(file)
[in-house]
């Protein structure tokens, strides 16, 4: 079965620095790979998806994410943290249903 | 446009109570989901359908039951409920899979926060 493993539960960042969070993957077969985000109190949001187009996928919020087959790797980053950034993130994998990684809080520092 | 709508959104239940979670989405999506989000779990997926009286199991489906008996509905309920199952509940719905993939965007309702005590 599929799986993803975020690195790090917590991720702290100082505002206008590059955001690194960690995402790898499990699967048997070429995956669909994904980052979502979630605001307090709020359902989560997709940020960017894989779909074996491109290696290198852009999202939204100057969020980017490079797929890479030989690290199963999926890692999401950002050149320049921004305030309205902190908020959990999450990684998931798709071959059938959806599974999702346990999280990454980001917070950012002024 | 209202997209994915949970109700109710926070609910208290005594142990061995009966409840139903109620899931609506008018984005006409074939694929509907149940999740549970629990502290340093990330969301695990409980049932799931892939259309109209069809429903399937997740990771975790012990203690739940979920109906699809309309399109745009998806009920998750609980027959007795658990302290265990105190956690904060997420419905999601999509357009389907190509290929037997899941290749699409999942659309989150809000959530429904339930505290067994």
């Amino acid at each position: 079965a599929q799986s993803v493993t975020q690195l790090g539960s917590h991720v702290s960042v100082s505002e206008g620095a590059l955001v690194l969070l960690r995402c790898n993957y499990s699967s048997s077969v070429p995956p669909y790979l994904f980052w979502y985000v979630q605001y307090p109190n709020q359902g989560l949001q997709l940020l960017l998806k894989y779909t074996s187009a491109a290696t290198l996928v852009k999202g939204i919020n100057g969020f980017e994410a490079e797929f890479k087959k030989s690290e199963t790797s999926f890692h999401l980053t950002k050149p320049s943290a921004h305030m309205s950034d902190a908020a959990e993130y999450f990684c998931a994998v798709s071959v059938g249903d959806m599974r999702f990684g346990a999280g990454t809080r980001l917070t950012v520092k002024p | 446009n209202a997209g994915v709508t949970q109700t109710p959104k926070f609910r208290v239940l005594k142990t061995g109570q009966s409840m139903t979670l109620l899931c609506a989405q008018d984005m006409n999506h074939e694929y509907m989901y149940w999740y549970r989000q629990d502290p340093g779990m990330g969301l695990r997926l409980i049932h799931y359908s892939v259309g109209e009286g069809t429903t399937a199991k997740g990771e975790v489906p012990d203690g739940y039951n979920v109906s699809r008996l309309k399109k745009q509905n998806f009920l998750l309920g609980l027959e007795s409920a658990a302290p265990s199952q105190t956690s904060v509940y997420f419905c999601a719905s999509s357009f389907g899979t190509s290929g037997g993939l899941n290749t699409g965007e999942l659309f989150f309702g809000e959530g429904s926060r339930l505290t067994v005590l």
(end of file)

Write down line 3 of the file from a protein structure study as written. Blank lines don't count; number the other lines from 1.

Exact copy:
């Amino acid at each position: 079965a599929q799986s993803v493993t975020q690195l790090g539960s917590h991720v702290s960042v100082s505002e206008g620095a590059l955001v690194l969070l960690r995402c790898n993957y499990s699967s048997s077969v070429p995956p669909y790979l994904f980052w979502y985000v979630q605001y307090p109190n709020q359902g989560l949001q997709l940020l960017l998806k894989y779909t074996s187009a491109a290696t290198l996928v852009k999202g939204i919020n100057g969020f980017e994410a490079e797929f890479k087959k030989s690290e199963t790797s999926f890692h999401l980053t950002k050149p320049s943290a921004h305030m309205s950034d902190a908020a959990e993130y999450f990684c998931a994998v798709s071959v059938g249903d959806m599974r999702f990684g346990a999280g990454t809080r980001l917070t950012v520092k002024p | 446009n209202a997209g994915v709508t949970q109700t109710p959104k926070f609910r208290v239940l005594k142990t061995g109570q009966s409840m139903t979670l109620l899931c609506a989405q008018d984005m006409n999506h074939e694929y509907m989901y149940w999740y549970r989000q629990d502290p340093g779990m990330g969301l695990r997926l409980i049932h799931y359908s892939v259309g109209e009286g069809t429903t399937a199991k997740g990771e975790v489906p012990d203690g739940y039951n979920v109906s699809r008996l309309k399109k745009q509905n998806f009920l998750l309920g609980l027959e007795s409920a658990a302290p265990s199952q105190t956690s904060v509940y997420f419905c999601a719905s999509s357009f389907g899979t190509s290929g037997g993939l899941n290749t699409g965007e999942l659309f989150f309702g809000e959530g429904s926060r339930l505290t067994v005590l």